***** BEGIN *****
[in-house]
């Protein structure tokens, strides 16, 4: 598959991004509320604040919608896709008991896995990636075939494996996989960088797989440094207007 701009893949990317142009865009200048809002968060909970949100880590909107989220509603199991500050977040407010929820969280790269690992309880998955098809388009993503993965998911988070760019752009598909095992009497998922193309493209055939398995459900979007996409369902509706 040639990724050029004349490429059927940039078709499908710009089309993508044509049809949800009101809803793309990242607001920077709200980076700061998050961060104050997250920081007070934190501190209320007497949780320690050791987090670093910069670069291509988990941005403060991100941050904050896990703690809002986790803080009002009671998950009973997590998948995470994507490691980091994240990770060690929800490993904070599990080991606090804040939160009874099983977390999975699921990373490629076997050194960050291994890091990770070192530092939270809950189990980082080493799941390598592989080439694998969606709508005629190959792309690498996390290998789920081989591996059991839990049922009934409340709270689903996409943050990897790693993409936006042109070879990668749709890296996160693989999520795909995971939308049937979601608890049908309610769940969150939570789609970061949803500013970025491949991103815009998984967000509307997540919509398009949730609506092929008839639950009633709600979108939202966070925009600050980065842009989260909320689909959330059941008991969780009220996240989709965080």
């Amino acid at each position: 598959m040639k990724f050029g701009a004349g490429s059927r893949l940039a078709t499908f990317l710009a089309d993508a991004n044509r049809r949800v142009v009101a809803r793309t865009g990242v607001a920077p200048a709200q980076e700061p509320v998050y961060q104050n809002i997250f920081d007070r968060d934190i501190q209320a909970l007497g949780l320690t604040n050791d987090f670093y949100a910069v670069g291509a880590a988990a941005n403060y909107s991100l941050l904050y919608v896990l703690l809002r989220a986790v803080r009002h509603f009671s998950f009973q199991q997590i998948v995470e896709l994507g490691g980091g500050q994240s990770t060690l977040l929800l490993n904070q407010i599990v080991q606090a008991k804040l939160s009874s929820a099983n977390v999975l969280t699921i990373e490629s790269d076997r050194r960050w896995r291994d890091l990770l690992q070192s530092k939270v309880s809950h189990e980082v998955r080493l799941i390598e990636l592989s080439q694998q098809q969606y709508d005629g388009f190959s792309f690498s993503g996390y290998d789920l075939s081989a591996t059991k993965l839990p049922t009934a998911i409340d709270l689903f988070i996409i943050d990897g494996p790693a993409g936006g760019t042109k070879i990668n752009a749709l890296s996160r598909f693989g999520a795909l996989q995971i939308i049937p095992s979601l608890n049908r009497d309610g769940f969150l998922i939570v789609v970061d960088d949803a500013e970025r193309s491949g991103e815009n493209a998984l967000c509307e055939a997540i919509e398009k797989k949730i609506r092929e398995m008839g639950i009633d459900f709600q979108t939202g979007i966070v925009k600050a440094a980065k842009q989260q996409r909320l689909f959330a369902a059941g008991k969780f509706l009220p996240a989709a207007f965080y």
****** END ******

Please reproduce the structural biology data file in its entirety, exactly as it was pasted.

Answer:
[in-house]
């Protein structure tokens, strides 16, 4: 598959991004509320604040919608896709008991896995990636075939494996996989960088797989440094207007 701009893949990317142009865009200048809002968060909970949100880590909107989220509603199991500050977040407010929820969280790269690992309880998955098809388009993503993965998911988070760019752009598909095992009497998922193309493209055939398995459900979007996409369902509706 040639990724050029004349490429059927940039078709499908710009089309993508044509049809949800009101809803793309990242607001920077709200980076700061998050961060104050997250920081007070934190501190209320007497949780320690050791987090670093910069670069291509988990941005403060991100941050904050896990703690809002986790803080009002009671998950009973997590998948995470994507490691980091994240990770060690929800490993904070599990080991606090804040939160009874099983977390999975699921990373490629076997050194960050291994890091990770070192530092939270809950189990980082080493799941390598592989080439694998969606709508005629190959792309690498996390290998789920081989591996059991839990049922009934409340709270689903996409943050990897790693993409936006042109070879990668749709890296996160693989999520795909995971939308049937979601608890049908309610769940969150939570789609970061949803500013970025491949991103815009998984967000509307997540919509398009949730609506092929008839639950009633709600979108939202966070925009600050980065842009989260909320689909959330059941008991969780009220996240989709965080």
């Amino acid at each position: 598959m040639k990724f050029g701009a004349g490429s059927r893949l940039a078709t499908f990317l710009a089309d993508a991004n044509r049809r949800v142009v009101a809803r793309t865009g990242v607001a920077p200048a709200q980076e700061p509320v998050y961060q104050n809002i997250f920081d007070r968060d934190i501190q209320a909970l007497g949780l320690t604040n050791d987090f670093y949100a910069v670069g291509a880590a988990a941005n403060y909107s991100l941050l904050y919608v896990l703690l809002r989220a986790v803080r009002h509603f009671s998950f009973q199991q997590i998948v995470e896709l994507g490691g980091g500050q994240s990770t060690l977040l929800l490993n904070q407010i599990v080991q606090a008991k804040l939160s009874s929820a099983n977390v999975l969280t699921i990373e490629s790269d076997r050194r960050w896995r291994d890091l990770l690992q070192s530092k939270v309880s809950h189990e980082v998955r080493l799941i390598e990636l592989s080439q694998q098809q969606y709508d005629g388009f190959s792309f690498s993503g996390y290998d789920l075939s081989a591996t059991k993965l839990p049922t009934a998911i409340d709270l689903f988070i996409i943050d990897g494996p790693a993409g936006g760019t042109k070879i990668n752009a749709l890296s996160r598909f693989g999520a795909l996989q995971i939308i049937p095992s979601l608890n049908r009497d309610g769940f969150l998922i939570v789609v970061d960088d949803a500013e970025r193309s491949g991103e815009n493209a998984l967000c509307e055939a997540i919509e398009k797989k949730i609506r092929e398995m008839g639950i009633d459900f709600q979108t939202g979007i966070v925009k600050a440094a980065k842009q989260q996409r909320l689909f959330a369902a059941g008991k969780f509706l009220p996240a989709a207007f965080y």